City Specialist Centre, Suite A, 120 Hamilton St. P: (07) 571 2288, F: (07) 571 2286

Radical Nephrectomy


This is a procedure carried out in an effort to cure kidney cancer. The entire kidney is removed as opposed to a partial nephrectomy.


The operation is carried out under general anaesthetic at Grace Hospital. You will be admitted on the morning of the surgery. It is important you have nothing to eat or drink for at least six hours prior to your operation. The anaesthetist may place an epidural catheter into your back which helps with post-operative pain relief prior to putting you to sleep.
The procedure itself is performed through a flank incision based on either the 11th or 12th rib. Occasionally, if the tumour is very large an incision is made through the chest cavity. The kidney is mobilised and the blood vessels and ureter are ligated prior to its removal. The wound is then closed with absorbable sutures. A drain is not usually required.

The operation takes around 2 hours and the usual hospital stay is about 5 days. A urinary catheter is usually required for the first few days and this will be put in when you are asleep.
Post procedure
With modern pain relief most patients feel pretty good and are able to receive visitors within about three hours of the operation finishing. Because of the risk of nausea you will only be able to have oral fluids on the day of surgery, the following day if you feel all right you can eat as normal. You will be encouraged to get out of bed on the first post-operative day, don't be surprised if you feel a little woozy initially. A subcutaneous anticlotting injection will be used until you are mobilising. This is to prevent blood clots forming in your legs and lungs.
We usually have the cancer results within 7 to 10 days after the procedure. We realise that this can be quite an anxious time and as soon as we get the results we will phone you and let you know what they are. We usually like to see you back in the rooms about 6 weeks following the procedure.
Risks and Complications
All surgical procedures are associated with some risk. General risks include that of wound infection blood clot formation and pneumonia but in practice these are rare. The specific risks relating to radical nephrectomy are outlined below.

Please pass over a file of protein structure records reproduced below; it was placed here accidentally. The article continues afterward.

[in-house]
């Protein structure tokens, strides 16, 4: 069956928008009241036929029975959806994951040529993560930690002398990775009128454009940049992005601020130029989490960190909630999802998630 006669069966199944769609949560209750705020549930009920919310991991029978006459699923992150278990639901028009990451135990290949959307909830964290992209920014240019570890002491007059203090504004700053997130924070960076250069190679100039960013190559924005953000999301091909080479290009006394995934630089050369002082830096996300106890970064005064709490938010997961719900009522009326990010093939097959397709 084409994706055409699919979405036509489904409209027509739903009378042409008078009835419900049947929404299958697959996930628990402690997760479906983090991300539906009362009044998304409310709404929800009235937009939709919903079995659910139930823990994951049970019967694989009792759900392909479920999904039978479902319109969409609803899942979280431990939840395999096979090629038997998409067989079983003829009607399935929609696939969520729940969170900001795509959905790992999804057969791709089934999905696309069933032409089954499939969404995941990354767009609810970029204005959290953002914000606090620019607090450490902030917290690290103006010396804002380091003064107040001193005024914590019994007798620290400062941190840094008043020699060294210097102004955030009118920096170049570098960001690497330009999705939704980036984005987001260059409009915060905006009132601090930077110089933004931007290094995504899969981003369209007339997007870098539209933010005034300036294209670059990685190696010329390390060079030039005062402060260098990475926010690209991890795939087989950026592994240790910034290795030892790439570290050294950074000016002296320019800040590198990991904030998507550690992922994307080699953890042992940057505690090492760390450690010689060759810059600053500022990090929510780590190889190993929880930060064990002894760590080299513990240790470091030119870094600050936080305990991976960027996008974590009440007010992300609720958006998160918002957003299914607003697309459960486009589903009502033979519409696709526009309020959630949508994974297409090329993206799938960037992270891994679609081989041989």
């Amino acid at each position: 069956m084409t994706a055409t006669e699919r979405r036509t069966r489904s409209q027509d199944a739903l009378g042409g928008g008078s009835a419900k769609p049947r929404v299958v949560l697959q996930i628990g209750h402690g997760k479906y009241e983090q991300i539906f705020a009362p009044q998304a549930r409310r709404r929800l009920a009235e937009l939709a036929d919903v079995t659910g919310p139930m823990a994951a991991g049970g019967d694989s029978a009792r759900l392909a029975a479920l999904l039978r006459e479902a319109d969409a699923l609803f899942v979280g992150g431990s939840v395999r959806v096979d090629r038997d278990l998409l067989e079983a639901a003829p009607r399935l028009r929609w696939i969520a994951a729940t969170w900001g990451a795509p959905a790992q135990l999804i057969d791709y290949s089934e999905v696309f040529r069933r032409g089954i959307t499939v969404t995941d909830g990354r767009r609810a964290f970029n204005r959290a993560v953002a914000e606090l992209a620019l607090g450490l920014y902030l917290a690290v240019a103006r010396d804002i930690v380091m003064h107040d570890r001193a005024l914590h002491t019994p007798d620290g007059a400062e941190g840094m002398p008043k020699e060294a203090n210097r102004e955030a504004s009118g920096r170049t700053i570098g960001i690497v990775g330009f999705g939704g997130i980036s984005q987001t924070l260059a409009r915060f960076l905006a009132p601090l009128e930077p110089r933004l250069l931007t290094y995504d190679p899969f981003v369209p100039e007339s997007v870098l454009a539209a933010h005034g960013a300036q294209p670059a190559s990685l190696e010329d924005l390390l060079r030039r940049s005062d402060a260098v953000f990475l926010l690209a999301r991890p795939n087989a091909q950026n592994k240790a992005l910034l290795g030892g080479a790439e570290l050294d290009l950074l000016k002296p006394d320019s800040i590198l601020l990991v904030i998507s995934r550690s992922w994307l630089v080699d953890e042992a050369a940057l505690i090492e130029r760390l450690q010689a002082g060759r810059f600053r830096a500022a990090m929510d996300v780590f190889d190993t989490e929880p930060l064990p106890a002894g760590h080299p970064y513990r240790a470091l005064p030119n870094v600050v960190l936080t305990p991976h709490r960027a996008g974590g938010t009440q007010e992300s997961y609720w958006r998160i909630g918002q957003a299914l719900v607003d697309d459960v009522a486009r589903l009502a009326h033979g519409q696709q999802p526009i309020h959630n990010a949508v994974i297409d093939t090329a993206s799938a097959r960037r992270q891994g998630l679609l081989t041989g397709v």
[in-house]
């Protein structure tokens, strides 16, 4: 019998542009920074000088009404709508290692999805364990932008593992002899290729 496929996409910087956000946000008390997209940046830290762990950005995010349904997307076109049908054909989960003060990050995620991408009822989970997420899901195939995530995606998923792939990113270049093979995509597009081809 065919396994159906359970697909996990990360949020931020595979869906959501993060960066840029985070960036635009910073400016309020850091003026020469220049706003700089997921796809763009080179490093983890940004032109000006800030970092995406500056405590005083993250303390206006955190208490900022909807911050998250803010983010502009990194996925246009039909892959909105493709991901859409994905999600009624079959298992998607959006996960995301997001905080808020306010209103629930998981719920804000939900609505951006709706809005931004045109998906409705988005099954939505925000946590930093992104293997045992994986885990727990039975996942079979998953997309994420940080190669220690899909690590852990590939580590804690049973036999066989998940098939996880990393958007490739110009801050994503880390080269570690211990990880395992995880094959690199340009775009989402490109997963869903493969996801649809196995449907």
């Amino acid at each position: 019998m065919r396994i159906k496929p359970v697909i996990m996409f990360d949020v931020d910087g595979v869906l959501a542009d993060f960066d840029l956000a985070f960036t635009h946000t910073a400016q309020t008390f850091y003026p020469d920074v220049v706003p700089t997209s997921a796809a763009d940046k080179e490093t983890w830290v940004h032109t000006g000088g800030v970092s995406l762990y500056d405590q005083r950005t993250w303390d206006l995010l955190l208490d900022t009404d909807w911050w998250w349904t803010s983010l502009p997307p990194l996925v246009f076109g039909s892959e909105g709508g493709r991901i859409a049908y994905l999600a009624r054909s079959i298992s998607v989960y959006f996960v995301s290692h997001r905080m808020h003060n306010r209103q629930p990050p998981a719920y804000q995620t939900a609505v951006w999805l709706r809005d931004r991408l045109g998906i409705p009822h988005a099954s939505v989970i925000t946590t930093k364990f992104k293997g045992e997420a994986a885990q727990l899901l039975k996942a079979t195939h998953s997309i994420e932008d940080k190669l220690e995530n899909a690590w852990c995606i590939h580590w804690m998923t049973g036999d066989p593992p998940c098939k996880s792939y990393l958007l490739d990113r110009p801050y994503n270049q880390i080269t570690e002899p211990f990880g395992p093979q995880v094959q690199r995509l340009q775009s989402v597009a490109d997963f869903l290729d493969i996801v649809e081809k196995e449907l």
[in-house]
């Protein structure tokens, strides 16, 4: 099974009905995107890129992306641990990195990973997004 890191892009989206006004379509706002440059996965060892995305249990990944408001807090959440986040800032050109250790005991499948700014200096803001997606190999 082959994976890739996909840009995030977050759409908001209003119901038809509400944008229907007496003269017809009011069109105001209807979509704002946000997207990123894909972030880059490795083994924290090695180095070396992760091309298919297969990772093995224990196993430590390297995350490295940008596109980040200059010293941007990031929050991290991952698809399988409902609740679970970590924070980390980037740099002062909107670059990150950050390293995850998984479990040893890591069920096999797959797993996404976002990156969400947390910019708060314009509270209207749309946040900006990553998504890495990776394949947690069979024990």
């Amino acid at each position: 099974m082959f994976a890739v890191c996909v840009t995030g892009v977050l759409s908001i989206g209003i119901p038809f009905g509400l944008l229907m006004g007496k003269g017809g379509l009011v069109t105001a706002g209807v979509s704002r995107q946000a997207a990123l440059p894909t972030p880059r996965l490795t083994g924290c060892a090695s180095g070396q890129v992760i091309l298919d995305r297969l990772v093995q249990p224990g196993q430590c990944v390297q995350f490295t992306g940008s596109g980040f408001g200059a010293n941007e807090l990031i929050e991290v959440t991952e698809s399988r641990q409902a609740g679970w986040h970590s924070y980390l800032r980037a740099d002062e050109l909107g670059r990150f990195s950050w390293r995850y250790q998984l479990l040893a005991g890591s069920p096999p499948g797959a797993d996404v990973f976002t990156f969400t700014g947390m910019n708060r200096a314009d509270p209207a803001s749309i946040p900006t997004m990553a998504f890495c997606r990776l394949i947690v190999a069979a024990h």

Intraoperative complications:

The main potential intraoperative complication is the risk of significant blood loss requiring a blood transfusion. The average blood loss of this procedure over the last 10 years is around 500 ml and it is very rare (<1%), to have to transfuse anyone. Having said that, if you need it you will get it!

The kidney sits high up underneath the rib cage and it is quite common to enter the chest cavity when approaching the kidney. The chest cavity is closed and there are usually no consequences of this. Very occasionally a patient will need a drain from the chest cavity for 2 or 3 days.

The kidney sits very close to other organs which include the spleen, pancreas and large bowel on the left-hand side and the duodenum on the right. It is very rare to have injuries to these organs but this is always a possibility particularly if the tumour is very large.

Post-operative complications:

The main risks following this procedure relate to the wound and are due to the particular anatomy of the nerves that supply the flank muscles.

Flank bulge
A number of patients will experience a bulge in the flank at the site of the wound. This occurs because the nerves that supply the flank muscles (intercostal nerves), run straight across the wound and need to be divided in order to allow access to the kidney. If only one of these nerves run across the wound then there is usually no issue, if there are 2 then it is not usually a problem but if there are 3 most people will develop a bulge. This is usually not uncomfortable but can look a little asymmetrical. It is not a hernia. If it is a problem sometimes a mesh repair may be required.

Because sensory nerves are cut many patients develop an area of numbness below the wound. Often this gradually decreases in size with time and in most patients it is not an issue.

In a minority of patients the cut the ends of the intercostal nerves sprout abnormal fibres during the healing phase. This is called a neuroma. Whilst this is rare it can be very uncomfortable and treatment may be difficult.

Renal function
If you have a normal kidney on the other side there is usually no consequence to removing a kidney. About one in 1000 people are born with only one kidney and lead perfectly normal lives, often not even knowing that they have only a single kidney.

Return to work
This depends on your job. In the first few weeks post operatively, most patients get very tired in the afternoons. If you have a desk job you could be expect to be back at work after about 4 weeks. If you do a very physical job it may take up to 12 weeks before you are ready to return to work.
The removed kidney will be examined by the pathologist and we will let you know the results as soon as we have them. This is usually within two weeks post operatively. Further management from the cancer point of view depends a little on the riskiness of your disease. Radiotherapy is unfortunately not useful in kidney cancer and the utility of various chemotherapeutic regimes remains controversial at this point.

Your further follow-up and screening from the cancer point of view will be personalised and we will discuss this with you at your follow-up appointment.






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